The chapter analyses two of the most important issues related to all economic systems: growth and competitiveness. The chapter considers the evolution of the EU GDP and of the EU GDP per capita since the inception of the first financial perspective, by displaying the average growth rates in the five periods that have been marked by financial perspectives (Multiannual Financial Frameworks). Moreover, it discusses the competitiveness of the EU and compares it with other world regions (i.e. US and Japan). The chapter also considers the degree of competitiveness in the various NUTS2 regions of the EU. Lastly, the role of the EU budget for growth and competitiveness, between the first financial perspective that covered the period between 1988 and 1992 and the MFF for the period between 2014 and 2020, is considered. Such analysis is carried out by displaying the historical development of the expenditure commitments of the EU Commission.
Chapter 3 aims at providing a brief review of the economics literature on air transport security by considering the various dimensions that have to be tackled in order to reach an optimal level of security procurement. The chapter emphasises the importance to consider that security does not only benefit air passengers, freight forwarders, airlines and the other economic actors that are directly involved in the aviation industry. It also generates positive externalities in the overall economic system. The chapter also discusses the assessment of risk in aviation security and analyses two different models that have been proposed in order to estimate the net benefits that are determined by the adoption of air transport security measures. Lastly, it considers the models that assess airport security screening. This appears to be the topic that has attracted the largest share of the relevant literature.
Luca Talarico and Luca Zamparini
Luca Zamparini and Ubaldo Villani-Lubelli
The budget has constituted one of the most debated and important issues at the political and at the academic level since the inception of the European Economic Community and in the ensuing evolution to the European Community and to the European Union (EU). The changes in its structure and composition are then crucial elements to understanding of the historical and political developments of the European Union and of its legal and economic perspectives. Given that the EU budget is mainly composed of transfers from Member States to the Union, the political negotiation always begins in the Council, where the heads of state and government define the strategic directions of the Union and set the overall amounts of the programming period. Subsequently, the European Commission presents a proposal that is first approved by the European Parliament and then by the Council of the EU. The Lisbon Treaty aimed at reinforcing the role of the EU Parliament to make the discussion more democratic. In this way, the budget would become a fruitful dialogue between European institutions, which are stakeholders of different interest groups. The financial planning would then become a fundamental open space of political confrontation, despite the expected tensions between institutions.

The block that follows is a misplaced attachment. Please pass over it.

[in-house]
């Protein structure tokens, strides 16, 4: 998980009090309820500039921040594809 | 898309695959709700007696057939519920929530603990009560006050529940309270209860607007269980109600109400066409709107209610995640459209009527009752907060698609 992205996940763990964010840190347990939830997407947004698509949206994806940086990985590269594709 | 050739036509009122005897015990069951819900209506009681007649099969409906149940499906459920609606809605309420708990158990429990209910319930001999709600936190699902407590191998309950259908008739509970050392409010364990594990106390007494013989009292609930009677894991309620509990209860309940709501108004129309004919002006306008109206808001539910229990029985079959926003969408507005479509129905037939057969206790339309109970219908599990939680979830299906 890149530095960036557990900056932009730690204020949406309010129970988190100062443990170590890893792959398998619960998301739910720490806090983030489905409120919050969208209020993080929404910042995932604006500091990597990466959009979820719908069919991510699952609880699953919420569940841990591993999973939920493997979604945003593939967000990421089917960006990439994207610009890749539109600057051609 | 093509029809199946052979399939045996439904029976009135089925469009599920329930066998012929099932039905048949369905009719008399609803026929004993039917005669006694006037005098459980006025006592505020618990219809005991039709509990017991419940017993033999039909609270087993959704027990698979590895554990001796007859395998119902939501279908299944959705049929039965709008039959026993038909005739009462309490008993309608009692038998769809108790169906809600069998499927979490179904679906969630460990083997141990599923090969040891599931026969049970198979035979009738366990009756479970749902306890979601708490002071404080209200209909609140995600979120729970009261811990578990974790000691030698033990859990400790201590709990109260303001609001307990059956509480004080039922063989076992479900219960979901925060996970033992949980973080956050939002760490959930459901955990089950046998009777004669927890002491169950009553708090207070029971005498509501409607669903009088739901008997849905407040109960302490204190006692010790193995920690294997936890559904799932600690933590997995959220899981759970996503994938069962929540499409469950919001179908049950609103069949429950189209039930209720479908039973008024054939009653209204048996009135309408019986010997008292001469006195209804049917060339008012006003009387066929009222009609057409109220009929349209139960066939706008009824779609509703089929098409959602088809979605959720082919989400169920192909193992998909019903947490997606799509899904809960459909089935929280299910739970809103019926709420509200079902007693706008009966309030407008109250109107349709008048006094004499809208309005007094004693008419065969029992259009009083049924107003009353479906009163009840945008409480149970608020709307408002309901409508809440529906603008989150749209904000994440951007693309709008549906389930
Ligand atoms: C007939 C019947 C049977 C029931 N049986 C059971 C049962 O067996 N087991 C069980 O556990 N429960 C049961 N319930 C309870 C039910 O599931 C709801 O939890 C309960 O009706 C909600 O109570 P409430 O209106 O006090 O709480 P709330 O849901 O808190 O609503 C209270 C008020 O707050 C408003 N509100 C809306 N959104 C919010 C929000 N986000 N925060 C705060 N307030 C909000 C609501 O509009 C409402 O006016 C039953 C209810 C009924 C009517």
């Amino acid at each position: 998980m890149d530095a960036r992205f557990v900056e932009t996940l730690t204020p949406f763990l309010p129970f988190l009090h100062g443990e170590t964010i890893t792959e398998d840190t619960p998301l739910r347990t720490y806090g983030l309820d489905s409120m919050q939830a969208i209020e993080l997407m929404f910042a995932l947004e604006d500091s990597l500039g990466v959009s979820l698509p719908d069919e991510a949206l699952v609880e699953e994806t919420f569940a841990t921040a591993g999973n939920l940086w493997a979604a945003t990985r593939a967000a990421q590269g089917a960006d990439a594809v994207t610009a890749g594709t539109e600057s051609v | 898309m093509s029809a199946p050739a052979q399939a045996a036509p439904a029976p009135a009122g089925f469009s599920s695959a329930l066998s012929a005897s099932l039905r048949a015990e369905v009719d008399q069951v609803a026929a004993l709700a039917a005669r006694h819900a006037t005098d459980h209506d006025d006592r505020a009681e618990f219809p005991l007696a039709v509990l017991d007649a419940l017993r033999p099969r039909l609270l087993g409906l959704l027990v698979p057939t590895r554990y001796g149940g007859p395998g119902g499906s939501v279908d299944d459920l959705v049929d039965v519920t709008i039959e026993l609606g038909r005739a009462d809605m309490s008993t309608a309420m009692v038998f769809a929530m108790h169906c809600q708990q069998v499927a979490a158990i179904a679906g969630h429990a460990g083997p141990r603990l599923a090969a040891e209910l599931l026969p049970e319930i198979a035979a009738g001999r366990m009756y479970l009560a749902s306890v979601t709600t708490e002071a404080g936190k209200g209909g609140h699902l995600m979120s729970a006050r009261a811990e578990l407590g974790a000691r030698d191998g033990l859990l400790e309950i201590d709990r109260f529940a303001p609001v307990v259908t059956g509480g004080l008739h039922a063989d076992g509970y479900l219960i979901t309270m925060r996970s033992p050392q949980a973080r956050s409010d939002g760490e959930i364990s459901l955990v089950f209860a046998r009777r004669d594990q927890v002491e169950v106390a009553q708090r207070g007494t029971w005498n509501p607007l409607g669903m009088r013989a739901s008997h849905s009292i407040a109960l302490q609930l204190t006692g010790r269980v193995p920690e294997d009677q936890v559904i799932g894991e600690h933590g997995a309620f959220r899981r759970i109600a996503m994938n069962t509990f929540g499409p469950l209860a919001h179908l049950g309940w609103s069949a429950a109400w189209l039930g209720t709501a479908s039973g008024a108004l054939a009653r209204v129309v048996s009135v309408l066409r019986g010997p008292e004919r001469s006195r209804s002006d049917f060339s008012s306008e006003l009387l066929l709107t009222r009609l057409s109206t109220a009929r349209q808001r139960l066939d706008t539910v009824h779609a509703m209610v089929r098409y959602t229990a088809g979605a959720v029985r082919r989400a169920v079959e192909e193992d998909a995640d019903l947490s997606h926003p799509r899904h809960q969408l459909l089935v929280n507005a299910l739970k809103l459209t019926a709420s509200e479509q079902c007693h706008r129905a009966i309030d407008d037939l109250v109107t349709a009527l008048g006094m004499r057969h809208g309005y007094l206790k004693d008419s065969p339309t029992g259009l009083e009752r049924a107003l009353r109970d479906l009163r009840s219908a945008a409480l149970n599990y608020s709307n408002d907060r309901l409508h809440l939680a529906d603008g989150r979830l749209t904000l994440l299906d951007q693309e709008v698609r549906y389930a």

Ubaldo Villani-Lubelli and Luca Zamparini
This book has provided a multidisciplinary analysis of the EU budget encompassing historical, political, legal and economic perspectives. As it was highlighted in the introduction, such a multidisciplinary approach has allowed to disentangle several topics for which single disciplines would not be able to provide a comprehensive evaluation. The contributions were carefully chosen in order to cover a wide spectrum of relevant themes characterizing the EU budget. Part 1 of the book (Historical and Political Profiles) has been identified given the consideration that there is a tight linkage between the evolution of the EU budget and the overall development of the European Union, especially in terms of integration among Member States. Part 2 (Legal and Economic Profiles) has been deemed necessary considering the ongoing debate on the need to reform the EU budget and of the trade-off between unity and flexibility. Moreover, legal and economic measures have a clear impact on the democratic legitimacy and on the political representation of the European Union.